Connect with us


Sheffield: Infrastructure concerns over new neighbourhoods



Simon Thake,BBC Sheffield

GPAD & ARUP People walking outside around a large wooden chimney and modern appartmentsGPAD & ARUP

Architect images show apartments alongside a Grade II listed cementation furnace in Furnace Hill

People living and working near two new neighbourhoods being built in Sheffield have expressed concern about the lack of infrastructure surrounding them.

Sheffield City Council recently announced it had received £67m of levelling up funding from Homes England to build 1,300 new houses in Furnace Hill and Neepsend.

But some locals said they were worried about insufficient nearby GP surgeries, post offices and schools to handle the extra demand.

Homes England said the project would create “two new vibrant communities for the people of Sheffield to enjoy”.

The scheme would create commercial spaces, new local facilities and public green spaces while “celebrating the industrial history of the area”, developers said.

The plans were first announced by Levelling Up Secretary Michael Gove at the Convention of the North conference in March.

Council leader Tom Hunt said a minimum of 20% of the new homes would be “truly affordable accommodation” which would be “within the reach of everyone”.

Simon Thake Man with glasses and blue top smiles at the cameraSimon Thake

Rob McMenemy, who has lived in the area for six years, says he has to travel out of the area to access amenities

Ben McGarry, chair of Kelham Island and Neepsend Community Alliance (KINCA), welcomed the plans for more homes but said it needed to be “the right sort of housing” to encourage families to come to the area.

“I really hope Homes England stick to their plan, for too long developers have built pokey appartments which means people only stay for a year – we need larger houses and gardens to attract families,” he said.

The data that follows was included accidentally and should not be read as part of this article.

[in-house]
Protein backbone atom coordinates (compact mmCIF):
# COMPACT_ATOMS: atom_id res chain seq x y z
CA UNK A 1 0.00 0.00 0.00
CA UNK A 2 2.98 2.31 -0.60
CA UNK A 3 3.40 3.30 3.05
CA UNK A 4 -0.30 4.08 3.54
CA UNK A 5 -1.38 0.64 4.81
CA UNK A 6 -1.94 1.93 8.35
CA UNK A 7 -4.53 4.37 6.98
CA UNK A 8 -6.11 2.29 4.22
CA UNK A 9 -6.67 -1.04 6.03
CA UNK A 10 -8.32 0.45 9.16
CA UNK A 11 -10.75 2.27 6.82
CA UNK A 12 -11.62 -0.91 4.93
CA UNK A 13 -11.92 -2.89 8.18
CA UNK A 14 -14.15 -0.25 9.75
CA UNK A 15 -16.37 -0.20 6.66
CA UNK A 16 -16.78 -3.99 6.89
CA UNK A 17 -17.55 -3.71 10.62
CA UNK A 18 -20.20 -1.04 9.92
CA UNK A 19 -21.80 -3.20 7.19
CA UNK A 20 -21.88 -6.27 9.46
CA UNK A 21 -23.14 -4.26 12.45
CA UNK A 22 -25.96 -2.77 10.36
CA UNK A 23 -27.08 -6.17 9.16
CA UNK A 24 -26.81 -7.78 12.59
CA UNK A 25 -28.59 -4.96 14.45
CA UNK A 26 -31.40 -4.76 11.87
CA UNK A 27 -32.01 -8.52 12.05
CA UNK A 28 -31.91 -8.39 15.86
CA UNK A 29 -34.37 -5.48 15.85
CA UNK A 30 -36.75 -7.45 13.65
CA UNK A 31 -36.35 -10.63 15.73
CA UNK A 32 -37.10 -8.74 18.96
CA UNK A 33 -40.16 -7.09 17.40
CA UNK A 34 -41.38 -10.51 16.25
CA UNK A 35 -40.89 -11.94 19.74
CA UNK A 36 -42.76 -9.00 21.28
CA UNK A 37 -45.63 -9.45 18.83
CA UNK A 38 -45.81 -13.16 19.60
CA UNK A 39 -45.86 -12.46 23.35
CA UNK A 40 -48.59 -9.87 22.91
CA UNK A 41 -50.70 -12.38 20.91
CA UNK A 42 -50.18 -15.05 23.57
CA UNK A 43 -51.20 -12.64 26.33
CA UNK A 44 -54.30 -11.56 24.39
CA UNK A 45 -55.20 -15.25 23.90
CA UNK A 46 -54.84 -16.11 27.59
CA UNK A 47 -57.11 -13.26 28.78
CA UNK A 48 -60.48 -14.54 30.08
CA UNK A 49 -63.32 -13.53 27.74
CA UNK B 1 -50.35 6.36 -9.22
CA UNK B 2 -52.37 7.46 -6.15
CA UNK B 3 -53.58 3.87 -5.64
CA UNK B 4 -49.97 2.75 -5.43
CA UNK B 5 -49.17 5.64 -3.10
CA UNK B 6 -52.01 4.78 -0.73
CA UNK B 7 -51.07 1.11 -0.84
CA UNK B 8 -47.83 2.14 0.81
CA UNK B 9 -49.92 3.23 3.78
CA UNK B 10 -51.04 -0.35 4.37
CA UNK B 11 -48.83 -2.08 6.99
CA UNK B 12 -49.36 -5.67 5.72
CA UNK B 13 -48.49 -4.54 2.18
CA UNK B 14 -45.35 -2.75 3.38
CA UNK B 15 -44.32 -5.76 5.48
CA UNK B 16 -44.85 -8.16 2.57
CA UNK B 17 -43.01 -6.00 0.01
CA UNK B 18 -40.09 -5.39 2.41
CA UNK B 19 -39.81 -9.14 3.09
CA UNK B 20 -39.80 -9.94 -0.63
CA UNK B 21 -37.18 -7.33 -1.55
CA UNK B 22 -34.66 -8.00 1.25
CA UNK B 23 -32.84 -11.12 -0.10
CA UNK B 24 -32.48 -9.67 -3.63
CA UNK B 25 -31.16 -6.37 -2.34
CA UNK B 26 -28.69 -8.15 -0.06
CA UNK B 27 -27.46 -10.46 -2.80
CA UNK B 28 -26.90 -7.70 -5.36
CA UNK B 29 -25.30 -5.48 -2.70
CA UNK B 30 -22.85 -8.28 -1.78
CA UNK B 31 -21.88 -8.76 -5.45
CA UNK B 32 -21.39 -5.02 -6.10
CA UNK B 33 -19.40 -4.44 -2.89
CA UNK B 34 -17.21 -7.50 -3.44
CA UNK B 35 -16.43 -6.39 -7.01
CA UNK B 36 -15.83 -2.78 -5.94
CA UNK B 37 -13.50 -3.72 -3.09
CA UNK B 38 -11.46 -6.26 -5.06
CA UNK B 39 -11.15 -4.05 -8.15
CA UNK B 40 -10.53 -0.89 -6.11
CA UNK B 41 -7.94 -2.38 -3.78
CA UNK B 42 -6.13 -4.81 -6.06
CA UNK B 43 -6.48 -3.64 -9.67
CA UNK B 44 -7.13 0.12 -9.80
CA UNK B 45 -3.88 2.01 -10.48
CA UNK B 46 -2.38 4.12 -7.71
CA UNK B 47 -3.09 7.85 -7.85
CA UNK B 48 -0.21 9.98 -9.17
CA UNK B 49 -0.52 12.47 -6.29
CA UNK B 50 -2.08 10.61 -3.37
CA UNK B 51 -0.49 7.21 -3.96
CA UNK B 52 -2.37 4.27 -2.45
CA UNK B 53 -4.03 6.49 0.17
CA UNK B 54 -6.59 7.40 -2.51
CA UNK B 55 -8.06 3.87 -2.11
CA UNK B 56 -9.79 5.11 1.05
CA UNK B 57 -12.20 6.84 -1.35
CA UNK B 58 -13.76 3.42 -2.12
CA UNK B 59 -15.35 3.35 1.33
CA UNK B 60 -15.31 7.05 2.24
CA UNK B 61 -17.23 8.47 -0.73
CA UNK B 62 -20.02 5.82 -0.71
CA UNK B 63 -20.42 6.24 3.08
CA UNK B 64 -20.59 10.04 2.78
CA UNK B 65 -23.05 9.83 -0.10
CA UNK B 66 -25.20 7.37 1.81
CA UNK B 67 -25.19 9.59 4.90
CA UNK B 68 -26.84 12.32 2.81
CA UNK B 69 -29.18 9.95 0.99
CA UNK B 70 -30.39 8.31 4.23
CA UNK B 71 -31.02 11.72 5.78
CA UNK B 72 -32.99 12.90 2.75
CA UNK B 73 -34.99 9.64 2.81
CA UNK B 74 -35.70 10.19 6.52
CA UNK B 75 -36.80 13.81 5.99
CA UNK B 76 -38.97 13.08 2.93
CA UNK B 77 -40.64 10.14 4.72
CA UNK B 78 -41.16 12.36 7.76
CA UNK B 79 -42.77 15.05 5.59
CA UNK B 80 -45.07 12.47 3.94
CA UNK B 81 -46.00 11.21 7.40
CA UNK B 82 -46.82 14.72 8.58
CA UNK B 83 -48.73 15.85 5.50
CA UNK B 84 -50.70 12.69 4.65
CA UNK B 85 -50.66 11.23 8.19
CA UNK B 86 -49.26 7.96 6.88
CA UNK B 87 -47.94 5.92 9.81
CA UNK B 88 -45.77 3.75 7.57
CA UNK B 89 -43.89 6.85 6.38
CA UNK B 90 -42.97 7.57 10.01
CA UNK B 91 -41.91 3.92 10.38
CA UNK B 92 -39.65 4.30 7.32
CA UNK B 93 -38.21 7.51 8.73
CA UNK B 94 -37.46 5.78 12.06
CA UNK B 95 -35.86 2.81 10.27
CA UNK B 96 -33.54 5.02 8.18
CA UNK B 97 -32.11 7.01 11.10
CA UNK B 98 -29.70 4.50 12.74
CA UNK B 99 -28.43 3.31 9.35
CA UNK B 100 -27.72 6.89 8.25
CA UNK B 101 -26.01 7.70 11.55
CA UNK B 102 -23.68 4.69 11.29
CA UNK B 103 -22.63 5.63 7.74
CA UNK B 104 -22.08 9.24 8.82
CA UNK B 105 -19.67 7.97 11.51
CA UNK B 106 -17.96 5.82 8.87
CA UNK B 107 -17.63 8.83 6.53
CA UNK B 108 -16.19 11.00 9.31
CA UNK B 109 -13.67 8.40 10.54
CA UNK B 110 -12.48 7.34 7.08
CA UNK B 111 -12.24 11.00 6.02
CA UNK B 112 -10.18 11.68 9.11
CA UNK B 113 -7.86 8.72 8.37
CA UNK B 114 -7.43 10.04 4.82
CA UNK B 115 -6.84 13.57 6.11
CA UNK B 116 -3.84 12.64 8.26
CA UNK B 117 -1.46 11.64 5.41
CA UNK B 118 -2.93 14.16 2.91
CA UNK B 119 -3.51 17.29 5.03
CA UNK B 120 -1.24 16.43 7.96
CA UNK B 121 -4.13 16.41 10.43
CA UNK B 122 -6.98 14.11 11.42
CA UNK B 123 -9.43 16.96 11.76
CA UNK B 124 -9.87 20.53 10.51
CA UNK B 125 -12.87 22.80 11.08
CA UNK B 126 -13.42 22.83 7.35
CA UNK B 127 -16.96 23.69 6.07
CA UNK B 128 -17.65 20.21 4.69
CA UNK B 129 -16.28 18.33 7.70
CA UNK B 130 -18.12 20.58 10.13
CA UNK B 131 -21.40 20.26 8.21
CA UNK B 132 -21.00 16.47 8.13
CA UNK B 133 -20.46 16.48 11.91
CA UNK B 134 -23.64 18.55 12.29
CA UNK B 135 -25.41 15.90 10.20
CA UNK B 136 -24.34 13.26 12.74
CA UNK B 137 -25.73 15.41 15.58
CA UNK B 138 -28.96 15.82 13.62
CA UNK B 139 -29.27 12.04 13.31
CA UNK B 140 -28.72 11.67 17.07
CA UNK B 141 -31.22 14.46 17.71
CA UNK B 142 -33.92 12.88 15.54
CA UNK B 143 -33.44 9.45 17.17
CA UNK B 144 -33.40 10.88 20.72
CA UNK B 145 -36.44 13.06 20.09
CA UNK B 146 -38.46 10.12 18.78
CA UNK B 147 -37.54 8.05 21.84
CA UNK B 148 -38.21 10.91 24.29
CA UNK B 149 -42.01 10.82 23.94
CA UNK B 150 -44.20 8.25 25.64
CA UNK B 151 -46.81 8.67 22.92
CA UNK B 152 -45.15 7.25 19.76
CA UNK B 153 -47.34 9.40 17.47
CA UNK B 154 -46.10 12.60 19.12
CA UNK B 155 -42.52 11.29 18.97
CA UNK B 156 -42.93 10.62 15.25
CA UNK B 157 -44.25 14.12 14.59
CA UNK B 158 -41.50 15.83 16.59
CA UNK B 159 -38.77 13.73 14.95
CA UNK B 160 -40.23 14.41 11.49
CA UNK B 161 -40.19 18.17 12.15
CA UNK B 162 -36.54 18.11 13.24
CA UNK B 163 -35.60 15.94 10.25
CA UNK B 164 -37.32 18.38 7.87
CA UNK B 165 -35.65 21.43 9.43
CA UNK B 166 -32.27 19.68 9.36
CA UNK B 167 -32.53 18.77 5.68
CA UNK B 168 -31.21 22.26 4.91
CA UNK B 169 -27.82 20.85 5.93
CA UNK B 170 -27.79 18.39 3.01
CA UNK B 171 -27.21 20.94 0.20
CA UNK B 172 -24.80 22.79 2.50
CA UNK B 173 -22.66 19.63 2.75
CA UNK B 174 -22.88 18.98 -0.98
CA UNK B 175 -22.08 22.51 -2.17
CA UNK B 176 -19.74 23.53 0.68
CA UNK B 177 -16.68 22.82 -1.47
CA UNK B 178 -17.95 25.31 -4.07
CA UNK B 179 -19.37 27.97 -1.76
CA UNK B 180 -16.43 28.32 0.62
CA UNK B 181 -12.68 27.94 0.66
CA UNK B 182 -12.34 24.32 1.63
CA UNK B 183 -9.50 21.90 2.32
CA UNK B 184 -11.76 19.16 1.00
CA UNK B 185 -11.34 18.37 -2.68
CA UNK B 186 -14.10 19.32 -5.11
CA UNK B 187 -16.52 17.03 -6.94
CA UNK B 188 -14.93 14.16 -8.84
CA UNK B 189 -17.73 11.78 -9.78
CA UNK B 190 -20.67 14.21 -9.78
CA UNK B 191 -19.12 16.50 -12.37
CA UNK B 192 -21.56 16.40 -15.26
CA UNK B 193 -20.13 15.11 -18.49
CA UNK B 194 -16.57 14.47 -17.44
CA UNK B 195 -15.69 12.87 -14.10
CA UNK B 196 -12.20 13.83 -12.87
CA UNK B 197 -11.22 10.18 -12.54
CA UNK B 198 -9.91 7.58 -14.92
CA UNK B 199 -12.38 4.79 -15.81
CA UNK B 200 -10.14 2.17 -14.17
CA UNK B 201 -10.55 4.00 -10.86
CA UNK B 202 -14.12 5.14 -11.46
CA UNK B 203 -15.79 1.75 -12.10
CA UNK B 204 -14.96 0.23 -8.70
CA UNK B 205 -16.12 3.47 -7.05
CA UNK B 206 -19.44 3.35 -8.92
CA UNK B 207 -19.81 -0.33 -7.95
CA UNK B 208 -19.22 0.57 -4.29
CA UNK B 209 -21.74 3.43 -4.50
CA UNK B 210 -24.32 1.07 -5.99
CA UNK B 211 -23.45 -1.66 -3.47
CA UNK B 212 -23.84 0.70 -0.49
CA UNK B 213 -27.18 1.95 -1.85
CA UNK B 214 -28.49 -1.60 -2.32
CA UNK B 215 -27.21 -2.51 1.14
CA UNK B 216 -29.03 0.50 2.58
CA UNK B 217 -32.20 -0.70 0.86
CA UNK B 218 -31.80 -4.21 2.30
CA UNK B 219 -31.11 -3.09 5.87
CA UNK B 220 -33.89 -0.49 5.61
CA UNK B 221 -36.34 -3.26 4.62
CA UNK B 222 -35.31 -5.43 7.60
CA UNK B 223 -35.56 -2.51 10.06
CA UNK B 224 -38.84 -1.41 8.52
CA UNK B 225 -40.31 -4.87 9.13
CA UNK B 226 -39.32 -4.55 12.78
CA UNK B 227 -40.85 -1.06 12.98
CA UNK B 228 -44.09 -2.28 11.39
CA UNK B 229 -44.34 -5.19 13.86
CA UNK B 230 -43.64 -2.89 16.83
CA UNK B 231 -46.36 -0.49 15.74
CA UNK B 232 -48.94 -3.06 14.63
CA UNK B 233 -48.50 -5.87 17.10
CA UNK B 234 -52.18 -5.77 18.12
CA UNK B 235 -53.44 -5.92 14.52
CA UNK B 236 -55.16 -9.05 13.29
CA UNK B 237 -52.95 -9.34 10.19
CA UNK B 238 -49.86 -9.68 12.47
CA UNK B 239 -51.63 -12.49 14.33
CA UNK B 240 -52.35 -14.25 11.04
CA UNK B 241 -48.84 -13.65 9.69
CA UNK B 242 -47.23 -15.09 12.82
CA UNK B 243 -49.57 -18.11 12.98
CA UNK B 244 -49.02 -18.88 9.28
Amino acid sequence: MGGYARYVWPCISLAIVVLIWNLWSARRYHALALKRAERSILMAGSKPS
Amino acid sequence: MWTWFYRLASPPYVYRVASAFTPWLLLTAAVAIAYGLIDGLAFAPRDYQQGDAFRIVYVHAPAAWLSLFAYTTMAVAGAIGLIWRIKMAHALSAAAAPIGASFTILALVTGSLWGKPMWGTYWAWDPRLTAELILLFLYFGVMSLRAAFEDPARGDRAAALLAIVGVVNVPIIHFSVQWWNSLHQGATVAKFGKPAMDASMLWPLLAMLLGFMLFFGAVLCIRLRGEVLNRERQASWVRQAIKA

GPAD & ARUP Families walk and cycle next to a riverbank on a sunny dayGPAD & ARUP

Neepsend will include one of the new neighbourhoods being created with the £67m funding

Rob McMenemy, a retired publisher who has lived in Kelham Island for six years, said some elements had been left behind during the “dramatic” expansion of the area.

“Around here there’s been a thirst for as many units as possible but they forget to build the simple things you also need,” he said.

“There’s nowhere for the bins – these are the things that get forgotten.”

Mr McMenemy also expressed concerns about the current lack of local amenities.

“We travel outside the area for everything,” he said.

“To get to the doctors and the supermarket you have to cross the ring road, it’s a barrier if you’ve got young kids.

“We need a park, a swing and a slide – we have nothing like that.”

Simon Thake/BBC A man with white hair and a beard wearing a band t-shirt stands behind a shop counterSimon Thake/BBC

David Granville’s shop on the edge of Kelham Island and Neepsend looks on to the proposed development at Furnace Hill

David Granville, owner of Kelham Island Books and Music, welcomed the potential for extra customers but shared similar reservations.

“We have bars and barbers and coffee shops, we need a post office, a pharmacy, a school,” he said.

“My local GP is over the hill in Burngreave, this will put pressure on other facilities in other areas.”

Peter Denton, chief executive of Homes England, said: “This funding will kickstart the transformation of Furnace Hill and Neepsend, paving the way for 1,300 new homes and 4,000 sq metres of commercial space, and, ultimately, the creation of two new vibrant communities for the people of Sheffield to enjoy.”

Mr Hunt said the regeneration plan would “breathe new life” into the two areas and “create great neighbourhoods”.

Follow BBC Yorkshire on FacebookX (formerly Twitter), and Instagram. Send your story ideas to

Continue Reading